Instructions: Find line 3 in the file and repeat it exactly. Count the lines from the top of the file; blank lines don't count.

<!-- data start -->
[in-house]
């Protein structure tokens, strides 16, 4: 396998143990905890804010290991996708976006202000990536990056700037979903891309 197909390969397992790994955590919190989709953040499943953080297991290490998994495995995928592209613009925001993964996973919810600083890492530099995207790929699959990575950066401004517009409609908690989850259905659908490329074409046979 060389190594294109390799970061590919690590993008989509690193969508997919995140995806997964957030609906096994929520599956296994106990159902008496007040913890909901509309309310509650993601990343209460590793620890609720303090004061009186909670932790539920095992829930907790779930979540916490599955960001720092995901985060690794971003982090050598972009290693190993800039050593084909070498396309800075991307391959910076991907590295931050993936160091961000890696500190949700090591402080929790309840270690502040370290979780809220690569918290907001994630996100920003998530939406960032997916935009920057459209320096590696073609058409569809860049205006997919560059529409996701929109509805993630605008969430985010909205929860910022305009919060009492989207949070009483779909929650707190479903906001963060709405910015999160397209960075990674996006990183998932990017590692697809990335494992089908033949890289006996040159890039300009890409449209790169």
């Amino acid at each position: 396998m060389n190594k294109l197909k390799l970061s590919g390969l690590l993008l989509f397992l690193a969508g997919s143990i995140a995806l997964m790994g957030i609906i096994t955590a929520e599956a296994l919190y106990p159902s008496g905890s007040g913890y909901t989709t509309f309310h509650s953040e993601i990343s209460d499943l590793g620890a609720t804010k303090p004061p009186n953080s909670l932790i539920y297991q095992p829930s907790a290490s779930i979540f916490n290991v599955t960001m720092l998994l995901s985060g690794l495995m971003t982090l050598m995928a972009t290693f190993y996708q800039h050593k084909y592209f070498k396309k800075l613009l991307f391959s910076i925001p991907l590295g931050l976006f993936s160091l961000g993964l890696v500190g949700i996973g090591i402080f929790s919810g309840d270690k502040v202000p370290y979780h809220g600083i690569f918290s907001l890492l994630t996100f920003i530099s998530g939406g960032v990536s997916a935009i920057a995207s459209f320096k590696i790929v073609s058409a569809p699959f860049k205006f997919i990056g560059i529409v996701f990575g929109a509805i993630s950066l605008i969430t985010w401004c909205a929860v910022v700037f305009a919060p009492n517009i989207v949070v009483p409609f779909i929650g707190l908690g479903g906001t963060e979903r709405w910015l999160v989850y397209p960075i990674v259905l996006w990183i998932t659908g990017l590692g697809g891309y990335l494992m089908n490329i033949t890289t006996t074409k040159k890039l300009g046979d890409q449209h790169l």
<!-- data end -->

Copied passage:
């Amino acid at each position: 396998m060389n190594k294109l197909k390799l970061s590919g390969l690590l993008l989509f397992l690193a969508g997919s143990i995140a995806l997964m790994g957030i609906i096994t955590a929520e599956a296994l919190y106990p159902s008496g905890s007040g913890y909901t989709t509309f309310h509650s953040e993601i990343s209460d499943l590793g620890a609720t804010k303090p004061p009186n953080s909670l932790i539920y297991q095992p829930s907790a290490s779930i979540f916490n290991v599955t960001m720092l998994l995901s985060g690794l495995m971003t982090l050598m995928a972009t290693f190993y996708q800039h050593k084909y592209f070498k396309k800075l613009l991307f391959s910076i925001p991907l590295g931050l976006f993936s160091l961000g993964l890696v500190g949700i996973g090591i402080f929790s919810g309840d270690k502040v202000p370290y979780h809220g600083i690569f918290s907001l890492l994630t996100f920003i530099s998530g939406g960032v990536s997916a935009i920057a995207s459209f320096k590696i790929v073609s058409a569809p699959f860049k205006f997919i990056g560059i529409v996701f990575g929109a509805i993630s950066l605008i969430t985010w401004c909205a929860v910022v700037f305009a919060p009492n517009i989207v949070v009483p409609f779909i929650g707190l908690g479903g906001t963060e979903r709405w910015l999160v989850y397209p960075i990674v259905l996006w990183i998932t659908g990017l590692g697809g891309y990335l494992m089908n490329i033949t890289t006996t074409k040159k890039l300009g046979d890409q449209h790169l």